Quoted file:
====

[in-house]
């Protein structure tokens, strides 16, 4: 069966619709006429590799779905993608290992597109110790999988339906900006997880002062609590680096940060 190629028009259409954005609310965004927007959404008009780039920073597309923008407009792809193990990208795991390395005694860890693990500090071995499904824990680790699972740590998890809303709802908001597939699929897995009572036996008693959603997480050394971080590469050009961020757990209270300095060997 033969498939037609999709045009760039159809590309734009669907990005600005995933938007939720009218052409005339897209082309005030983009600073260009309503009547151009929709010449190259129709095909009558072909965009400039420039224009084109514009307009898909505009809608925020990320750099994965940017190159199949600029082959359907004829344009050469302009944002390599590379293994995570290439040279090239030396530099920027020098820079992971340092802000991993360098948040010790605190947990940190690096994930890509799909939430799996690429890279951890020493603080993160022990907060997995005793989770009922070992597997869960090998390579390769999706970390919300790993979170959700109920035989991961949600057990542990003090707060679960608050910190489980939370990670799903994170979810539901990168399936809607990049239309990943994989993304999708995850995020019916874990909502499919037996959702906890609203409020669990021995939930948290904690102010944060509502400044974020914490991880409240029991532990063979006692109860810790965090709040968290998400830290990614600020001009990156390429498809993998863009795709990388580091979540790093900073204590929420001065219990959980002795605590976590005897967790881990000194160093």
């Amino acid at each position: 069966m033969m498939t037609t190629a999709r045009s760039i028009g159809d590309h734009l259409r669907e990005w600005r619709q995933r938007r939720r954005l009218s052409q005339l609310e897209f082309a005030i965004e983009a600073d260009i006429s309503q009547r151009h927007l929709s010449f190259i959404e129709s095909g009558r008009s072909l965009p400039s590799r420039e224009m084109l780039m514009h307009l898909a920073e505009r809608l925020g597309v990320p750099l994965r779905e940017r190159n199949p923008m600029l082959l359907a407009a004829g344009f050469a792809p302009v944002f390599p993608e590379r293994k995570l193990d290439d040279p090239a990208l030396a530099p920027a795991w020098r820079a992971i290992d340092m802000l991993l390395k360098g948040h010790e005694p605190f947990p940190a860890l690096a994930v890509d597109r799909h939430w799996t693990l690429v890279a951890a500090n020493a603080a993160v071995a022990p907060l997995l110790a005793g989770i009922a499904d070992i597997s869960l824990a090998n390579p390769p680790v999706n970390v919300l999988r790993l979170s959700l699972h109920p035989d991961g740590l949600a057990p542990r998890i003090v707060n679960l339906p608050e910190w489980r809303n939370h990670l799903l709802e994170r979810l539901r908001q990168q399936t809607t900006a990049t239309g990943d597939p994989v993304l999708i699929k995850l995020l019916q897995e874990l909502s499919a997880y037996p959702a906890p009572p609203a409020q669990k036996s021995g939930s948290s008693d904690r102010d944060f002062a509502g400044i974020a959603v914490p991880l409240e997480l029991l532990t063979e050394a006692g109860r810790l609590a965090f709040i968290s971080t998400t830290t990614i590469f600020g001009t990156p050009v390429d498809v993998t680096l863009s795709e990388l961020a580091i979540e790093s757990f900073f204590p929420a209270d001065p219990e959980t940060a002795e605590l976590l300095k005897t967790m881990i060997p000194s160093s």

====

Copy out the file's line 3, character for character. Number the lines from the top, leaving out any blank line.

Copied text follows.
């Amino acid at each position: 069966m033969m498939t037609t190629a999709r045009s760039i028009g159809d590309h734009l259409r669907e990005w600005r619709q995933r938007r939720r954005l009218s052409q005339l609310e897209f082309a005030i965004e983009a600073d260009i006429s309503q009547r151009h927007l929709s010449f190259i959404e129709s095909g009558r008009s072909l965009p400039s590799r420039e224009m084109l780039m514009h307009l898909a920073e505009r809608l925020g597309v990320p750099l994965r779905e940017r190159n199949p923008m600029l082959l359907a407009a004829g344009f050469a792809p302009v944002f390599p993608e590379r293994k995570l193990d290439d040279p090239a990208l030396a530099p920027a795991w020098r820079a992971i290992d340092m802000l991993l390395k360098g948040h010790e005694p605190f947990p940190a860890l690096a994930v890509d597109r799909h939430w799996t693990l690429v890279a951890a500090n020493a603080a993160v071995a022990p907060l997995l110790a005793g989770i009922a499904d070992i597997s869960l824990a090998n390579p390769p680790v999706n970390v919300l999988r790993l979170s959700l699972h109920p035989d991961g740590l949600a057990p542990r998890i003090v707060n679960l339906p608050e910190w489980r809303n939370h990670l799903l709802e994170r979810l539901r908001q990168q399936t809607t900006a990049t239309g990943d597939p994989v993304l999708i699929k995850l995020l019916q897995e874990l909502s499919a997880y037996p959702a906890p009572p609203a409020q669990k036996s021995g939930s948290s008693d904690r102010d944060f002062a509502g400044i974020a959603v914490p991880l409240e997480l029991l532990t063979e050394a006692g109860r810790l609590a965090f709040i968290s971080t998400t830290t990614i590469f600020g001009t990156p050009v390429d498809v993998t680096l863009s795709e990388l961020a580091i979540e790093s757990f900073f204590p929420a209270d001065p219990e959980t940060a002795e605590l976590l300095k005897t967790m881990i060997p000194s160093s």